Tick by tick a dazzling array of lifelike patterns unfolds, merging, dissolving, oscillating. Like the cells of a slime mold or the ants in an anthill, the cells of the cellular automaton trade information only with their immediate neighbors, but they link up into complex structures that sprawl across the screen. (There are several places on the Web to play Life, including www.bitstorm.org/gameoflife).

While the Game of Life is played on a two-dimensional array, like a checkerboard, the Santa Fe Institute scientists have made their cellular automata (called C.A.'s for short) even simpler, each consisting of only a single row of black and white cells. At each tick of the clock, each cell refers to its three closest neighbors on the left and right. Then according to a table of rules, it turns on or off. The next generation of cells then appears in the row underneath. Generation after generation unscrolls from the top of the screen to the bottom like a roll in a player piano.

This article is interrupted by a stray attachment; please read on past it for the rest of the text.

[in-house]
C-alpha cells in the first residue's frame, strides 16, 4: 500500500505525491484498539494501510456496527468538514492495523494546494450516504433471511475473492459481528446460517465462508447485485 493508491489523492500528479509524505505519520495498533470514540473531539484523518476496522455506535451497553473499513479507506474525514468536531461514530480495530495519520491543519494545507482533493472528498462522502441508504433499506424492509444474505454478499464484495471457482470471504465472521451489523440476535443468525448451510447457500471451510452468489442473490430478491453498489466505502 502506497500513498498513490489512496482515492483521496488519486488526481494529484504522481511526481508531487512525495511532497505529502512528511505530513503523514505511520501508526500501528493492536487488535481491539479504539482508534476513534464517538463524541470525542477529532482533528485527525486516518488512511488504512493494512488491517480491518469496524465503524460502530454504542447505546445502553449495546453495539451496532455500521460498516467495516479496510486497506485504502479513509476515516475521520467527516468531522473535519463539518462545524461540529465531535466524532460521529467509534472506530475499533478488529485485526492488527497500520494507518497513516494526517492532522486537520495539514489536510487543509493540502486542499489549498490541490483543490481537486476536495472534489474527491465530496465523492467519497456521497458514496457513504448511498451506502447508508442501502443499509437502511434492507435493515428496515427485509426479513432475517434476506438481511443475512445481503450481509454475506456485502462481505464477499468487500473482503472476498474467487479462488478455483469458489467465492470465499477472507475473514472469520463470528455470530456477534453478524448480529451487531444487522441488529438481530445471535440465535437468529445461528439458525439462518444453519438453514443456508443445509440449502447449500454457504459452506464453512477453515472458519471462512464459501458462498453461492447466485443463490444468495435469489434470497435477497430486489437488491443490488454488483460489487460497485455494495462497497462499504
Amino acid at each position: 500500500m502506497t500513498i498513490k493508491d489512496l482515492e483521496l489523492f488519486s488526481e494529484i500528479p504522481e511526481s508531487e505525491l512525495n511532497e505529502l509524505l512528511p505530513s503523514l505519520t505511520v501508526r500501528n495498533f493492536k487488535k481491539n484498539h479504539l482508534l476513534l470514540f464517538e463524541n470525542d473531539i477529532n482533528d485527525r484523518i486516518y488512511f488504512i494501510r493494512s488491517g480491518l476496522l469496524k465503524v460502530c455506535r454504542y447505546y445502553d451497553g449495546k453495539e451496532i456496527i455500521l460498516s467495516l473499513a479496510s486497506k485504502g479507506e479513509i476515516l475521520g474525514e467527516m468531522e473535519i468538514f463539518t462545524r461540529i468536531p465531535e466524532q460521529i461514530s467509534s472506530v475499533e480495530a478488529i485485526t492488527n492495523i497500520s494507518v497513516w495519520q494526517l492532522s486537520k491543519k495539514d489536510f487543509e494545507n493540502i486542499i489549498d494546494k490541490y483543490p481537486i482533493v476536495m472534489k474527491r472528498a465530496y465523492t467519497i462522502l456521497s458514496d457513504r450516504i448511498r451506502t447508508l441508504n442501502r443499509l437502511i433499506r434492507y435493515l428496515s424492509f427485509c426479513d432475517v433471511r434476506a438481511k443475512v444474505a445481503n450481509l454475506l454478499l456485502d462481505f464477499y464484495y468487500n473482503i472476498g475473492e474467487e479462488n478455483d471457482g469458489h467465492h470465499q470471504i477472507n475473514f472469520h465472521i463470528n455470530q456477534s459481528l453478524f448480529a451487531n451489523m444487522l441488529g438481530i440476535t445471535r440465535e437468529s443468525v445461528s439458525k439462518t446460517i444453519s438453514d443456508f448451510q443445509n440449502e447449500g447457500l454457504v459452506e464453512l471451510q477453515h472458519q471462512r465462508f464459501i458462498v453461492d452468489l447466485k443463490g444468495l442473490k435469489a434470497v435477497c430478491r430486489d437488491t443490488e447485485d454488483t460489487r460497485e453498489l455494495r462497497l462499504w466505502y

Depending on the rules and the initial configuration, different kinds of patterns unfold. Some C.A.'s quickly freeze up into boring routine, churning out all black or all white forever. Others cycle through the same pattern over and over. And still others generate a seemingly endless variety of intricate structures that seem to hover on the brink between complexity and randomness.

In their own research, the Santa Fe scientists set out to make a C.A. that, regardless of the initial configuration, would always settle into a repeating pattern with a black row alternating with a white row, blinking on and off eternally. Starting with any randomly chosen pattern of black and white cells, the system would converge after several hundred ticks of the clock, into this precise lockstep pattern, reminiscent of the way, perhaps, the cells in a heart coordinate their random firings into a steady rhythmic beat.